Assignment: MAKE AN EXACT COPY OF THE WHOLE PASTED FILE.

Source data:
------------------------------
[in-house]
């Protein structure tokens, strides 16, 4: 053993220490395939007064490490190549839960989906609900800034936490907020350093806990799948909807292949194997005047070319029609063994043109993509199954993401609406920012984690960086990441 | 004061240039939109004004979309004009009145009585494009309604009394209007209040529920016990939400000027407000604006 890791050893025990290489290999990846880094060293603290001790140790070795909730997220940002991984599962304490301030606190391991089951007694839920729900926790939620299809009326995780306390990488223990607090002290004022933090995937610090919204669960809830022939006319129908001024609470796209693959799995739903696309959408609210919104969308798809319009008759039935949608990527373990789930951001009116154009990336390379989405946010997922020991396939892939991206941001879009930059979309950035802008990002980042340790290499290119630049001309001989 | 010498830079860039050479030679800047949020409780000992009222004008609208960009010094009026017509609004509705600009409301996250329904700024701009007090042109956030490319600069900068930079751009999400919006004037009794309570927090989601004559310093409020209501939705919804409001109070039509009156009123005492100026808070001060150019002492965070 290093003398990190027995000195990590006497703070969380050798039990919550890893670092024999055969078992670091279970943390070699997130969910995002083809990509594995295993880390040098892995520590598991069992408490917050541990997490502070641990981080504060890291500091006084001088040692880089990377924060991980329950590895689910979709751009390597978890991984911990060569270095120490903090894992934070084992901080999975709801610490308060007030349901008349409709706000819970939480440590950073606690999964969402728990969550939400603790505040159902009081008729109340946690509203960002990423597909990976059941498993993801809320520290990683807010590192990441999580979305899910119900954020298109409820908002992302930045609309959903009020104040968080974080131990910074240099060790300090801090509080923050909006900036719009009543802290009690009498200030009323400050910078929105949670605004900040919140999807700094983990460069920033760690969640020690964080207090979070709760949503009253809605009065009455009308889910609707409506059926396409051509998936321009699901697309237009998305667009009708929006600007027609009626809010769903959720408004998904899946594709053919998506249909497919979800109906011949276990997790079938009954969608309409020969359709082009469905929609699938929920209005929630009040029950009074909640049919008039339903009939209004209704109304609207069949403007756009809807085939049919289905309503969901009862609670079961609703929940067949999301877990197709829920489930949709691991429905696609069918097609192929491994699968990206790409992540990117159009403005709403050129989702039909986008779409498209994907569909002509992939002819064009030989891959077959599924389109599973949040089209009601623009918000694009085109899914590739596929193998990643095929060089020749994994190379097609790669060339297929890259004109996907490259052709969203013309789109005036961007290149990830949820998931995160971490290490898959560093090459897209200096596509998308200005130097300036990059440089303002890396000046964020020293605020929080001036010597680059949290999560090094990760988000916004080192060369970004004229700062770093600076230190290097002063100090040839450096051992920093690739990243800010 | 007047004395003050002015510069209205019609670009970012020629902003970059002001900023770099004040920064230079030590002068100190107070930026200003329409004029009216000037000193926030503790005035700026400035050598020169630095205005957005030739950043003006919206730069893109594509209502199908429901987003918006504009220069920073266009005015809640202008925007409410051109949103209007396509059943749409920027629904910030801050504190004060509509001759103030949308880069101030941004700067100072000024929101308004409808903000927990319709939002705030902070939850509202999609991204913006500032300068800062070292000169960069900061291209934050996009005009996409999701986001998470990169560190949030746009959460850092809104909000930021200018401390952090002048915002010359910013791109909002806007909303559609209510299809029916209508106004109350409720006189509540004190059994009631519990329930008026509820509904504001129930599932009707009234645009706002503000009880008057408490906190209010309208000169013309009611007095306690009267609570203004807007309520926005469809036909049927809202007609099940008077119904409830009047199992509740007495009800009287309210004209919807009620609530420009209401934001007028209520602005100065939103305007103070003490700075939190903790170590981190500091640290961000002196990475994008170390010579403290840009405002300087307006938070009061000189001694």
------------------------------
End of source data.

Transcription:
[in-house]
């Protein structure tokens, strides 16, 4: 053993220490395939007064490490190549839960989906609900800034936490907020350093806990799948909807292949194997005047070319029609063994043109993509199954993401609406920012984690960086990441 | 004061240039939109004004979309004009009145009585494009309604009394209007209040529920016990939400000027407000604006 890791050893025990290489290999990846880094060293603290001790140790070795909730997220940002991984599962304490301030606190391991089951007694839920729900926790939620299809009326995780306390990488223990607090002290004022933090995937610090919204669960809830022939006319129908001024609470796209693959799995739903696309959408609210919104969308798809319009008759039935949608990527373990789930951001009116154009990336390379989405946010997922020991396939892939991206941001879009930059979309950035802008990002980042340790290499290119630049001309001989 | 010498830079860039050479030679800047949020409780000992009222004008609208960009010094009026017509609004509705600009409301996250329904700024701009007090042109956030490319600069900068930079751009999400919006004037009794309570927090989601004559310093409020209501939705919804409001109070039509009156009123005492100026808070001060150019002492965070 290093003398990190027995000195990590006497703070969380050798039990919550890893670092024999055969078992670091279970943390070699997130969910995002083809990509594995295993880390040098892995520590598991069992408490917050541990997490502070641990981080504060890291500091006084001088040692880089990377924060991980329950590895689910979709751009390597978890991984911990060569270095120490903090894992934070084992901080999975709801610490308060007030349901008349409709706000819970939480440590950073606690999964969402728990969550939400603790505040159902009081008729109340946690509203960002990423597909990976059941498993993801809320520290990683807010590192990441999580979305899910119900954020298109409820908002992302930045609309959903009020104040968080974080131990910074240099060790300090801090509080923050909006900036719009009543802290009690009498200030009323400050910078929105949670605004900040919140999807700094983990460069920033760690969640020690964080207090979070709760949503009253809605009065009455009308889910609707409506059926396409051509998936321009699901697309237009998305667009009708929006600007027609009626809010769903959720408004998904899946594709053919998506249909497919979800109906011949276990997790079938009954969608309409020969359709082009469905929609699938929920209005929630009040029950009074909640049919008039339903009939209004209704109304609207069949403007756009809807085939049919289905309503969901009862609670079961609703929940067949999301877990197709829920489930949709691991429905696609069918097609192929491994699968990206790409992540990117159009403005709403050129989702039909986008779409498209994907569909002509992939002819064009030989891959077959599924389109599973949040089209009601623009918000694009085109899914590739596929193998990643095929060089020749994994190379097609790669060339297929890259004109996907490259052709969203013309789109005036961007290149990830949820998931995160971490290490898959560093090459897209200096596509998308200005130097300036990059440089303002890396000046964020020293605020929080001036010597680059949290999560090094990760988000916004080192060369970004004229700062770093600076230190290097002063100090040839450096051992920093690739990243800010 | 007047004395003050002015510069209205019609670009970012020629902003970059002001900023770099004040920064230079030590002068100190107070930026200003329409004029009216000037000193926030503790005035700026400035050598020169630095205005957005030739950043003006919206730069893109594509209502199908429901987003918006504009220069920073266009005015809640202008925007409410051109949103209007396509059943749409920027629904910030801050504190004060509509001759103030949308880069101030941004700067100072000024929101308004409808903000927990319709939002705030902070939850509202999609991204913006500032300068800062070292000169960069900061291209934050996009005009996409999701986001998470990169560190949030746009959460850092809104909000930021200018401390952090002048915002010359910013791109909002806007909303559609209510299809029916209508106004109350409720006189509540004190059994009631519990329930008026509820509904504001129930599932009707009234645009706002503000009880008057408490906190209010309208000169013309009611007095306690009267609570203004807007309520926005469809036909049927809202007609099940008077119904409830009047199992509740007495009800009287309210004209919807009620609530420009209401934001007028209520602005100065939103305007103070003490700075939190903790170590981190500091640290961000002196990475994008170390010579403290840009405002300087307006938070009061000189001694």